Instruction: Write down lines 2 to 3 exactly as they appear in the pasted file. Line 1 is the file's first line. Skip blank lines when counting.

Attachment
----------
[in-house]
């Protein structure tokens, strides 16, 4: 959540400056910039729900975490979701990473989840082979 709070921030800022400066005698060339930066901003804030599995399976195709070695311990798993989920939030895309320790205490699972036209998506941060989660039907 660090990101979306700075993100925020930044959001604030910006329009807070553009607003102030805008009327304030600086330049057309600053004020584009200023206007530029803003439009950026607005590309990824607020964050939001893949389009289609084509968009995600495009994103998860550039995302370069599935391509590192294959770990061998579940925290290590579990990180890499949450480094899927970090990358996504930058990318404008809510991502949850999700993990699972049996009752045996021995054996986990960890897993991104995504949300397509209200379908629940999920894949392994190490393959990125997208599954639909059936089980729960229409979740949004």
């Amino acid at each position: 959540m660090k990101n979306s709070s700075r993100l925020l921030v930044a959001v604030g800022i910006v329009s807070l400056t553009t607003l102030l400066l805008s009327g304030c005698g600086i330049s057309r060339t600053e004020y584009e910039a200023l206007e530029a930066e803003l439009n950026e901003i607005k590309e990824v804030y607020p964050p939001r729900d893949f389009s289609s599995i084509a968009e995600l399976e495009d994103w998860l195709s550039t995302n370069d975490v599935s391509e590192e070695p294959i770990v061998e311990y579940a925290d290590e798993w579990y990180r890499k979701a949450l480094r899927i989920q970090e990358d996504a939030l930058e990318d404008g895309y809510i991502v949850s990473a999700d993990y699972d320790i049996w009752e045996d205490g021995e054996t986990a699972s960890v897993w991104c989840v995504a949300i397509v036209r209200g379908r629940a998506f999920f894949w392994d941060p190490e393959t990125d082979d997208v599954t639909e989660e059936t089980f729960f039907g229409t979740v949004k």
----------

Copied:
């Protein structure tokens, strides 16, 4: 959540400056910039729900975490979701990473989840082979 709070921030800022400066005698060339930066901003804030599995399976195709070695311990798993989920939030895309320790205490699972036209998506941060989660039907 660090990101979306700075993100925020930044959001604030910006329009807070553009607003102030805008009327304030600086330049057309600053004020584009200023206007530029803003439009950026607005590309990824607020964050939001893949389009289609084509968009995600495009994103998860550039995302370069599935391509590192294959770990061998579940925290290590579990990180890499949450480094899927970090990358996504930058990318404008809510991502949850999700993990699972049996009752045996021995054996986990960890897993991104995504949300397509209200379908629940999920894949392994190490393959990125997208599954639909059936089980729960229409979740949004």
């Amino acid at each position: 959540m660090k990101n979306s709070s700075r993100l925020l921030v930044a959001v604030g800022i910006v329009s807070l400056t553009t607003l102030l400066l805008s009327g304030c005698g600086i330049s057309r060339t600053e004020y584009e910039a200023l206007e530029a930066e803003l439009n950026e901003i607005k590309e990824v804030y607020p964050p939001r729900d893949f389009s289609s599995i084509a968009e995600l399976e495009d994103w998860l195709s550039t995302n370069d975490v599935s391509e590192e070695p294959i770990v061998e311990y579940a925290d290590e798993w579990y990180r890499k979701a949450l480094r899927i989920q970090e990358d996504a939030l930058e990318d404008g895309y809510i991502v949850s990473a999700d993990y699972d320790i049996w009752e045996d205490g021995e054996t986990a699972s960890v897993w991104c989840v995504a949300i397509v036209r209200g379908r629940a998506f999920f894949w392994d941060p190490e393959t990125d082979d997208v599954t639909e989660e059936t089980f729960f039907g229409t979740v949004k």